En este Report Card se evalúa el bienestar infantil en el contexto del desarrollo sostenible en 41 países de la Unión Europea (UE) y la Organización de Cooperación y Desarrollo Económicos (OCDE). En concreto, este informe pretende adaptar las metas de los Objetivos de Desarrollo Sostenible (ODS) de modo que sean pertinentes para los niños de países de ingresos altos (sin dejar de respetar las ambiciones de la agenda internacional) y establecer un punto de partida para el examen del marco de los ODS en esos entornos. Se centra en los objetivos y metas más significativos para el bienestar de los niños en contextos de ingresos altos. Asimismo, cabe señalar que en ciertos casos se ha adaptado el indicador de los ODS acordado para que refleje mejor los problemas a los que se enfrentan los niños de dichos países. Por tanto, los resultados ponen de manifiesto los nuevos desafíos que plantean los ODS.

Costruire il futuro: I bambini e gli Obiettivi di Sviluppo Sostenibile nei paesi ricchi
Costruire il futuro: I bambini e gli Obiettivi di Sviluppo Sostenibile nei paesi ricchi
Published: 2017 Innocenti Report Card
Questa Report Card offre una valutazione del benessere dei bambini nel contesto dello sviluppo sostenibile in 41 paesi dell’Unione europea (UE) e dell’Organizzazione per la cooperazione e lo sviluppo economico (OCSE). Nello specifico, il rapporto si propone di rendere operativi i traguardi Obiettivi di Sviluppo Sostenibile (SDG) per i bambini dei paesi ad alto reddito (senza tradire le ambizioni del programma globale) e di stabilire un punto di partenza per rivedere il quadro SDG in tali contesti. Il rapporto si focalizza quindi sugli obiettivi e i traguardi più direttamente rilevanti per il benessere dei bambini nelle realtà ad alto reddito, modificando laddove appropriato l’indicatore SDG convenuto per rispecchiare al meglio i problemi che i bambini in questi paesi si trovano a dover affrontare. I risultati evidenziano pertanto le nuove sfide poste dagli SDG.
Sustainable Development Goal 1.2: Multidimensional child poverty in the European Union
Sustainable Development Goal 1.2: Multidimensional child poverty in the European Union

AUTHOR(S)
Yekaterina Chzhen; Zlata Bruckauf; Emilia Toczydlowska

Published: 2017 Innocenti Working Papers

The new universal Sustainable Development Goals (SDGs) call for “reducing at least by half the proportion of men, women and children of all ages living in poverty in all its dimensions according to national definitions” by 2030. Since few European Union (EU) countries have an official national multidimensional poverty measure for monitoring progress towards the SDGs, this paper proposes and evaluates a child-specific multidimensional poverty measure using data from ad hoc material deprivation modules of the European Union Statistics on Income and Living Conditions (EU-SILC) 2009 and 2014. The proposed measure can be used both for national and EU-wide SDG monitoring without replacing either national or EU-wide indices of material deprivation. Comparing child multidimensional poverty rates between 2009 and 2014, the paper ranks EU countries based on the 2014 headcount rates and changes over time.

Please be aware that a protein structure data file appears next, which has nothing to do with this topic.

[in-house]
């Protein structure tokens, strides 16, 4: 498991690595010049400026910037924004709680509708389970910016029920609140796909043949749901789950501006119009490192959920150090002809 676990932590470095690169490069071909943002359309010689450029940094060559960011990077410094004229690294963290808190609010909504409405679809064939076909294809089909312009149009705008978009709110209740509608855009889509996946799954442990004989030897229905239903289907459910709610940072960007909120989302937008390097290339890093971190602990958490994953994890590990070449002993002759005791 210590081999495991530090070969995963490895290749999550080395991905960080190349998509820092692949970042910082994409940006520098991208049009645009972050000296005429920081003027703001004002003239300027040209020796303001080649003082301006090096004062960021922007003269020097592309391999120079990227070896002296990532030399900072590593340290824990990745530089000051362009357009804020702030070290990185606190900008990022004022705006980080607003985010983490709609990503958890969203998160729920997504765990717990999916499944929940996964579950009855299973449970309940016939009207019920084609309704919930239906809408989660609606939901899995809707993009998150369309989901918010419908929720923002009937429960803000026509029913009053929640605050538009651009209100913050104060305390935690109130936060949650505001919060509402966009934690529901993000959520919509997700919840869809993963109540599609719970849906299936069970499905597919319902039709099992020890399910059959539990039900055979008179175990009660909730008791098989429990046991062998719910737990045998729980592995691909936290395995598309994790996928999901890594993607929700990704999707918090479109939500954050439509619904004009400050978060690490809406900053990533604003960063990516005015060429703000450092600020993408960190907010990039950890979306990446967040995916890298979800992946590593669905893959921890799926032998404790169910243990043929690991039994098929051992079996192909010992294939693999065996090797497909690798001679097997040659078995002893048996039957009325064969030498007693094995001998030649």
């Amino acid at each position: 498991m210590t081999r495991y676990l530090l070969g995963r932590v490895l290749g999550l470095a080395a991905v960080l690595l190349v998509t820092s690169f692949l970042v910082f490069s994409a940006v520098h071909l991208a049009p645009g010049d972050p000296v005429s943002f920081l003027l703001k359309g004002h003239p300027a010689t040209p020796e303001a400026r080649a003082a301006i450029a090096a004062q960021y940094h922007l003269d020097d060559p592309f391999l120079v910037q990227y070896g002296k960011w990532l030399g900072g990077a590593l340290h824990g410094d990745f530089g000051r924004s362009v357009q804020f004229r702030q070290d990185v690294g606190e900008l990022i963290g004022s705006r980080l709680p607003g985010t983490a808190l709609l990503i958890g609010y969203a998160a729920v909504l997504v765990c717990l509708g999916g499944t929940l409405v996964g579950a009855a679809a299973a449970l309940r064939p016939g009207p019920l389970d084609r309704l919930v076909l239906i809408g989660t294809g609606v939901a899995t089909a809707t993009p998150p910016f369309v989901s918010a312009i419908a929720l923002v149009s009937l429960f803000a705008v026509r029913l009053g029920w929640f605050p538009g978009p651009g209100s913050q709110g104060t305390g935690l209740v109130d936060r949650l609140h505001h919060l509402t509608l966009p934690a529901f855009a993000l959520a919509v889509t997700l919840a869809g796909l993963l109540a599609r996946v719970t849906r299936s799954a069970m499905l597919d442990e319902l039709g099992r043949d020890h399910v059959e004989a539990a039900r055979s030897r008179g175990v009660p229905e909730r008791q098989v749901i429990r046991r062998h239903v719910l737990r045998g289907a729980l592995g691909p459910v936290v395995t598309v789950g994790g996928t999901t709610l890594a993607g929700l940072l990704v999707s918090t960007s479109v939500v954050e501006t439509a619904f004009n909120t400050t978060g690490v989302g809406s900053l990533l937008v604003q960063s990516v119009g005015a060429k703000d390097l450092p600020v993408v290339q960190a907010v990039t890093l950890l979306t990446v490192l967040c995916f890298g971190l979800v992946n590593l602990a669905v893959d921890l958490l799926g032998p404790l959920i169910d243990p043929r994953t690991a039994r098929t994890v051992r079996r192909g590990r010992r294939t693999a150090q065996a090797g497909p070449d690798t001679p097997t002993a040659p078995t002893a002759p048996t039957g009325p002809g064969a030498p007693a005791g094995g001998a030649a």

A revised version of this working paper has been published in the Journal of Poverty and Social Justice

Child-centred Approach to the Sustainable Development Goals (SDGs) in High-income Countries: Conceptual issues and monitoring approaches
Child-centred Approach to the Sustainable Development Goals (SDGs) in High-income Countries: Conceptual issues and monitoring approaches

AUTHOR(S)
Zlata Bruckauf; Sarah Cook

Published: 2017 Innocenti Working Papers

The 2030 Agenda for Sustainable Development was agreed upon globally through a long political process. By ratifying its Declaration, high-income countries became accountable participants in the development process while retaining their obligations as donors. Although few of the 17 Sustainable Development Goals (SDGs) are explicitly child-focused, children are mentioned in many of the 167 targets. Drawing on a well recognized socio-ecological model (SEM) of child development and a life course perspective, this paper proposes an analytical framework to help navigate through the SDG targets based on their relevance to child well-being. The application of this framework in thinking through policy options illustrates the interdependence of SDGs and their targets within a sector (vertically) and across the 17 Goals (horizontally). A five-step process for choosing measurable SDG indicators links the proposed analytical framework with the challenges of SDG monitoring. The paper contributes to debates on the implications of the SDGs for children by facilitating their adaptation to the national context through a ‘child lens’. The proposed analytical approach helps to articulate a context-specific theory of change with a focus on human development outcomes, so that public investments inspired by the SDGs bring tangible results for children.

Child Poverty in Armenia: National Multiple Overlapping Deprivation Analysis
Child Poverty in Armenia: National Multiple Overlapping Deprivation Analysis

AUTHOR(S)
Lucia Ferrone; Yekaterina Chzhen

Published: 2016 Innocenti Working Papers